President Donald Trump has signed orders to step up immigration enforcement and secure the US border, beginning with building a border wall with Mexico he promised during the campaign. Jurisdictions that harbor illegal immigrants may lose federal funding.
The first executive order will order the building of “a large physical barrier on the southern border,” White House spokesman Sean Spicer told reporters Wednesday. It will also provide the Department of Homeland Security agents “tools and resources to stop illegal immigration from entering the US.”
The second order aims to empower Immigration and Customs Enforcement (ICE) and “strip federal grant money from sanctuary cities and states that harbor illegal immigrants,” according to Spicer.
Federal agencies will “unapologetically enforce the law, no ifs ands or buts,” said the White House spokesman.
“A nation without borders is not a nation. Beginning today, the US gets back control of its borders,” Trump said Wednesday afternoon, addressing the DHS and its newly sworn-in secretary, retired Marine General John Kelly.
Trump said he would discuss how to dismantle the drug cartels and stop the flow of illegal weapons from the US into Mexico in an upcoming meeting with his Mexican colleague, making an oblique reference to the “Fast and Furious” scandal during the early years of the Obama administration.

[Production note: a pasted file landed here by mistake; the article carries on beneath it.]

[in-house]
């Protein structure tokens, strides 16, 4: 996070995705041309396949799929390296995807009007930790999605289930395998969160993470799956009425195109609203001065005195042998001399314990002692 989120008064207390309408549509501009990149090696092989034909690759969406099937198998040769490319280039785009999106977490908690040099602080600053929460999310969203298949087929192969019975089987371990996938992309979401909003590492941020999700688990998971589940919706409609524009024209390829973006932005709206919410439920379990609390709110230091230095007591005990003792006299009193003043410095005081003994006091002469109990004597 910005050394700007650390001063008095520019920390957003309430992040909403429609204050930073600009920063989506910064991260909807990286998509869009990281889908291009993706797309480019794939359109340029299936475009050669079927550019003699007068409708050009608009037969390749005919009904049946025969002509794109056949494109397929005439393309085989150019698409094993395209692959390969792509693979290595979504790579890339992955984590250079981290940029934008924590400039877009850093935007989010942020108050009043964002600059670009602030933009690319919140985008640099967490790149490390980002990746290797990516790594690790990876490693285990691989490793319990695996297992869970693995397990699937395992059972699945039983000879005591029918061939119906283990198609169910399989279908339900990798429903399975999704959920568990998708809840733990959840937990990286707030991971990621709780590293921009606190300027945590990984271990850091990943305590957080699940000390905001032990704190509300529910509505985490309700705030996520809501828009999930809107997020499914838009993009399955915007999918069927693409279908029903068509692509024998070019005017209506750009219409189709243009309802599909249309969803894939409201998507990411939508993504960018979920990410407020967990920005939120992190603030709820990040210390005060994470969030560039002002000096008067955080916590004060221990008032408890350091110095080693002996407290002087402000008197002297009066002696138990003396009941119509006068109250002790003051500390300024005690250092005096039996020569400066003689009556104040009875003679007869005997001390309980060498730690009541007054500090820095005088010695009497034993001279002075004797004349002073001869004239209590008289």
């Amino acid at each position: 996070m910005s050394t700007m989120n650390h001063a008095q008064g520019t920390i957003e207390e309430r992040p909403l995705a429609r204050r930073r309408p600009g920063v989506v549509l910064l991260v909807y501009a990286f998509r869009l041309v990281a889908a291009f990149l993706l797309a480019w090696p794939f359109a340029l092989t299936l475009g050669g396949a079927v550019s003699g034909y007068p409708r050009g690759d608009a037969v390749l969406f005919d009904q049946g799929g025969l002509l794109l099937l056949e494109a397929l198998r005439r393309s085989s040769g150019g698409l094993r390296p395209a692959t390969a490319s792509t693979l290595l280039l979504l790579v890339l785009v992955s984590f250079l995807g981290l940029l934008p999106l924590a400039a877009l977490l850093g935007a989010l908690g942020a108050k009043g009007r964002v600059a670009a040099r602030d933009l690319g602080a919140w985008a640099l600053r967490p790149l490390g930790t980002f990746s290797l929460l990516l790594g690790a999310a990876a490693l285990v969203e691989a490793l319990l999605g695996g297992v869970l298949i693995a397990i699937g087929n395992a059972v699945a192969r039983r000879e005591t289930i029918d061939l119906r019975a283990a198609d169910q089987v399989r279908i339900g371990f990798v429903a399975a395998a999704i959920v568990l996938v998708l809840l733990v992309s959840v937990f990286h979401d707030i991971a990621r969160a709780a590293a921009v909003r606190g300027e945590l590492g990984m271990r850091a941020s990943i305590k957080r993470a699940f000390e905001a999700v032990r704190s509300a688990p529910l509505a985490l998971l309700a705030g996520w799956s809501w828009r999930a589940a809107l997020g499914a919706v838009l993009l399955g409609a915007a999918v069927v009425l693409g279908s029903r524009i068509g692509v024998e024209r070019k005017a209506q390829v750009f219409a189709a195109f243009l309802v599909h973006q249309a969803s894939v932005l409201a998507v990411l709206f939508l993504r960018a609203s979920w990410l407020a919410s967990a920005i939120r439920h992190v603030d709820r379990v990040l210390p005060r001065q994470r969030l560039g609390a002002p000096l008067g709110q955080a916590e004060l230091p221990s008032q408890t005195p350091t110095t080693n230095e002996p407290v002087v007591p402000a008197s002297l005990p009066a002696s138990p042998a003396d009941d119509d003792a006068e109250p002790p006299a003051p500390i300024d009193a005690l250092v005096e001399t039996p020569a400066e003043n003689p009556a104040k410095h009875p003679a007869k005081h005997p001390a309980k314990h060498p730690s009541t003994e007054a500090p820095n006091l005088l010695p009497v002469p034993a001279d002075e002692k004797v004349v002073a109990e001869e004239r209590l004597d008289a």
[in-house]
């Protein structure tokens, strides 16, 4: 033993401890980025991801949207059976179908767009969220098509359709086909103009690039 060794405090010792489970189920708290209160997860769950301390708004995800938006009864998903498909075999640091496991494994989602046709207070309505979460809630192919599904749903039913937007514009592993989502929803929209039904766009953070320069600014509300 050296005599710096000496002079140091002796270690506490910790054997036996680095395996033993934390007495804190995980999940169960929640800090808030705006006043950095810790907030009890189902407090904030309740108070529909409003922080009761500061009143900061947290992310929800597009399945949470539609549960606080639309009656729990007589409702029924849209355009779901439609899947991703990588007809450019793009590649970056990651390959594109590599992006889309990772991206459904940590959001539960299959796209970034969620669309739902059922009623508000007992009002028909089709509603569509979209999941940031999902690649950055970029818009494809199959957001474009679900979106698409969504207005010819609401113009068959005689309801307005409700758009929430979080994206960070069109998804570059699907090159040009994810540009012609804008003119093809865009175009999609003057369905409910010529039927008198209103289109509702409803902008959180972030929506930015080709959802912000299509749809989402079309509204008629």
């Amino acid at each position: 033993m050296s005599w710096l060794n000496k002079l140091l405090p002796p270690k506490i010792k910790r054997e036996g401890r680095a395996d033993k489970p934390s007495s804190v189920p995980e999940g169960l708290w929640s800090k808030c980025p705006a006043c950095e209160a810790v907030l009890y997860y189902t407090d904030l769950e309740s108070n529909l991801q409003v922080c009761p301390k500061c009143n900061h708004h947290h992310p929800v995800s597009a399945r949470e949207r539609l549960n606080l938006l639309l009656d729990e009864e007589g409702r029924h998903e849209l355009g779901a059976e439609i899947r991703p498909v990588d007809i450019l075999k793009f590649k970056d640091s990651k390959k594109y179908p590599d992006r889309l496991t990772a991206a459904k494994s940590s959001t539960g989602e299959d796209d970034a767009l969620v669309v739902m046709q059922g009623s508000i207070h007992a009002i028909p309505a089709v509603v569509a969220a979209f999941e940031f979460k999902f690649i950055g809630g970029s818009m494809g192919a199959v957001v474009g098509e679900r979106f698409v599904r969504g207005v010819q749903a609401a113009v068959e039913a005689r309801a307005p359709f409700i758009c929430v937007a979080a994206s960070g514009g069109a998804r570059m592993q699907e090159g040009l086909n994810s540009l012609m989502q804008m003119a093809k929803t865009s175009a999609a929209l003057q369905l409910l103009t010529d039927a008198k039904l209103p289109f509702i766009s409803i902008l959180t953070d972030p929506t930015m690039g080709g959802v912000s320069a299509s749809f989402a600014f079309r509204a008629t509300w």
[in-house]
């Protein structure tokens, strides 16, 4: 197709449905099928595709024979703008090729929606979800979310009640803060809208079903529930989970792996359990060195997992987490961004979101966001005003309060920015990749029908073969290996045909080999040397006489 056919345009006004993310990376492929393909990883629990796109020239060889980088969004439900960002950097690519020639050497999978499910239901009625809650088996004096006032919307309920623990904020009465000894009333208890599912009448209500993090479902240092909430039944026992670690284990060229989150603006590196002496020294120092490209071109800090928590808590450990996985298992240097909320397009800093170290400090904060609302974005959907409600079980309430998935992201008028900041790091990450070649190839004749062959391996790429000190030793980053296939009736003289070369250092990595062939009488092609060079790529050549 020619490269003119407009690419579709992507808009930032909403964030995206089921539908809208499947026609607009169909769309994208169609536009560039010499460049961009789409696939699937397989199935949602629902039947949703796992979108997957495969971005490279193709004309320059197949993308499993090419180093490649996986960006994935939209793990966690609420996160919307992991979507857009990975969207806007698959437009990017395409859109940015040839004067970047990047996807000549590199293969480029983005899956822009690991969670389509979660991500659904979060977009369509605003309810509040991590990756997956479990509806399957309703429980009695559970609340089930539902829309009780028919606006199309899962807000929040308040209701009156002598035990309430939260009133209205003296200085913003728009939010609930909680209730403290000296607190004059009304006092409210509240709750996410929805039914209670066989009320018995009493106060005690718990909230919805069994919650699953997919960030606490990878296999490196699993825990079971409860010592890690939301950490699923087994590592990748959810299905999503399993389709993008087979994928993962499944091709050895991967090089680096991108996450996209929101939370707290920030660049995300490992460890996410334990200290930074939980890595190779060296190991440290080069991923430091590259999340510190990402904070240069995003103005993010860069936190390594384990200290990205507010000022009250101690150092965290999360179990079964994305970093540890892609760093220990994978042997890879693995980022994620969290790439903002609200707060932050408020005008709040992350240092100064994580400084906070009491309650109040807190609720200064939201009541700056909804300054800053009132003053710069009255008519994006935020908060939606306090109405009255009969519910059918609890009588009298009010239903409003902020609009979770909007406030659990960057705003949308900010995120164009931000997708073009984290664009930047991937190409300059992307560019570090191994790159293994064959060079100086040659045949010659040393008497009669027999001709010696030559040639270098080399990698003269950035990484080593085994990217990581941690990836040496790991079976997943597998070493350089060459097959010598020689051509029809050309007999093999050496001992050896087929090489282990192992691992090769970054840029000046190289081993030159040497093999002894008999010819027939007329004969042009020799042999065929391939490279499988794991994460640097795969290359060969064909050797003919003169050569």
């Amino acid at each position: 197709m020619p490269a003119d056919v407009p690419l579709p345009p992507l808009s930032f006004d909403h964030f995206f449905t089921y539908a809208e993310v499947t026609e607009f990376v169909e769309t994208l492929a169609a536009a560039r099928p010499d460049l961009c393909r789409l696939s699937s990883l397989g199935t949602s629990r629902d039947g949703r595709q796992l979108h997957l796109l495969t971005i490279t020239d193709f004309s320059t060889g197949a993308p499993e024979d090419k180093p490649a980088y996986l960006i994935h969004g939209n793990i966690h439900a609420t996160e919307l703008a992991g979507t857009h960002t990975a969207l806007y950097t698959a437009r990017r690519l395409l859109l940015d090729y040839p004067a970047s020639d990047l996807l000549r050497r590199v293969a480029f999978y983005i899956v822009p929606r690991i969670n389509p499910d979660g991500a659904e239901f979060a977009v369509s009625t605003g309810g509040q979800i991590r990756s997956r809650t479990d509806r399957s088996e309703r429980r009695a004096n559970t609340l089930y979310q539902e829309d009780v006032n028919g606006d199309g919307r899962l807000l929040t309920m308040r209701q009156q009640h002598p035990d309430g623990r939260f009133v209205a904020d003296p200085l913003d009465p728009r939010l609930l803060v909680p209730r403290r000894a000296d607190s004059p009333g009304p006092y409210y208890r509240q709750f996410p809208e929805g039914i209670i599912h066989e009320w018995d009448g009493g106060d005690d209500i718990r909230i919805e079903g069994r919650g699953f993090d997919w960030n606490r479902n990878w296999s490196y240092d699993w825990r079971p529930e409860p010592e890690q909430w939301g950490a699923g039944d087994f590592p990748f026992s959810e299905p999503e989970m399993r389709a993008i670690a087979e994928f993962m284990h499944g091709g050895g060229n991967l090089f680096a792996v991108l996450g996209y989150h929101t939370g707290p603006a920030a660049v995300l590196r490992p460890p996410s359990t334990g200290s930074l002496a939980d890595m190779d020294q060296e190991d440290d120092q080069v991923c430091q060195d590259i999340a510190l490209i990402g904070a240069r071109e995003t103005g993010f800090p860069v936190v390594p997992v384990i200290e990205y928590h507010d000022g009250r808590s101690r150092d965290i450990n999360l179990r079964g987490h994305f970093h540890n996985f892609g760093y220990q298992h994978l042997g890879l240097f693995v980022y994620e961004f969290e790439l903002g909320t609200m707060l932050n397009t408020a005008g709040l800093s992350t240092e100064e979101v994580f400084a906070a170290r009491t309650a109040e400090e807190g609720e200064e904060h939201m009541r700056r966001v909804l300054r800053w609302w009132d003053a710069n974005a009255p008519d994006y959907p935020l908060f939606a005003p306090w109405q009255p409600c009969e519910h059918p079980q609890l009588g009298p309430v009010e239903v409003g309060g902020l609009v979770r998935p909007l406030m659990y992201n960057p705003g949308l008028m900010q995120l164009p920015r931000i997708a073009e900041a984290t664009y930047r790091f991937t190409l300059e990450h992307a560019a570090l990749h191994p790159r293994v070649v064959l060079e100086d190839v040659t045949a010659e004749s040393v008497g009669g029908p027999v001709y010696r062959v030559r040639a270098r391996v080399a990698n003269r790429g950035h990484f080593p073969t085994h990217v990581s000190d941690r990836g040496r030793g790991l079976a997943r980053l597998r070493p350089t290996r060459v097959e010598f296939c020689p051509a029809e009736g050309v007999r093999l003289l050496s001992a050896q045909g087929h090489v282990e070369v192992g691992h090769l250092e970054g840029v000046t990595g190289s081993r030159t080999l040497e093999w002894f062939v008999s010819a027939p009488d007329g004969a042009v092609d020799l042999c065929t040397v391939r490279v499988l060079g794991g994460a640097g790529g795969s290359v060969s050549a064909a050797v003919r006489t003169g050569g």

Noting that he has “deep admiration” for the people of Mexico, Trump said his executive orders will “save lives on both sides of the border.”
One of Trump’s key campaign promises was to construct a border wall with Mexico. The new president announced the measures Tuesday using his personal Twitter account.
Construction on the border wall will begin “as soon as we can physically do it,” Trump told ABC News in an exclusive interview.
Actions envisioned under the orders include hiring 5,000 additional Border Patrol agents, according to congressional aides who spoke to Reuters on condition of anonymity.
During the campaign, Trump frequently blamed sanctuary cities for the deaths of Americans at the hand of immigrants who were in the country illegally. Among the cases he would bring up was the July 2015 death of Kate Steinle on San Francisco’s Pier 14. Steinle’s killer, Juan Francisco Lopez-Sanchez, had been deported from the US five times but kept returning.
One of the first condemnations of the presidential orders came from the New York-based Center for Constitutional Rights, which denounced them as “a betrayal of our most important political, moral, and constitutional values.”
Trump’s border wall “panders to hatemongers” and the order to “retaliate against cities and towns that seek to protect their immigrant communities and families is equally outrageous and anti-democratic,” the CCR said in a statement.
Wednesday’s orders do not address refugee admissions or visa policy, as media previously reported citing unnamed insider sources. Such measures may be implemented later in the week, the White House said.
Among the actions supposedly under consideration would be a 30-day temporary ban on all refugees entering the US, capping the total number of refugees accepted in 2017 at 50,000, and suspending the issuance of visas to citizens of Syria, Iraq, Iran, Libya, Somalia, Sudan and Yemen.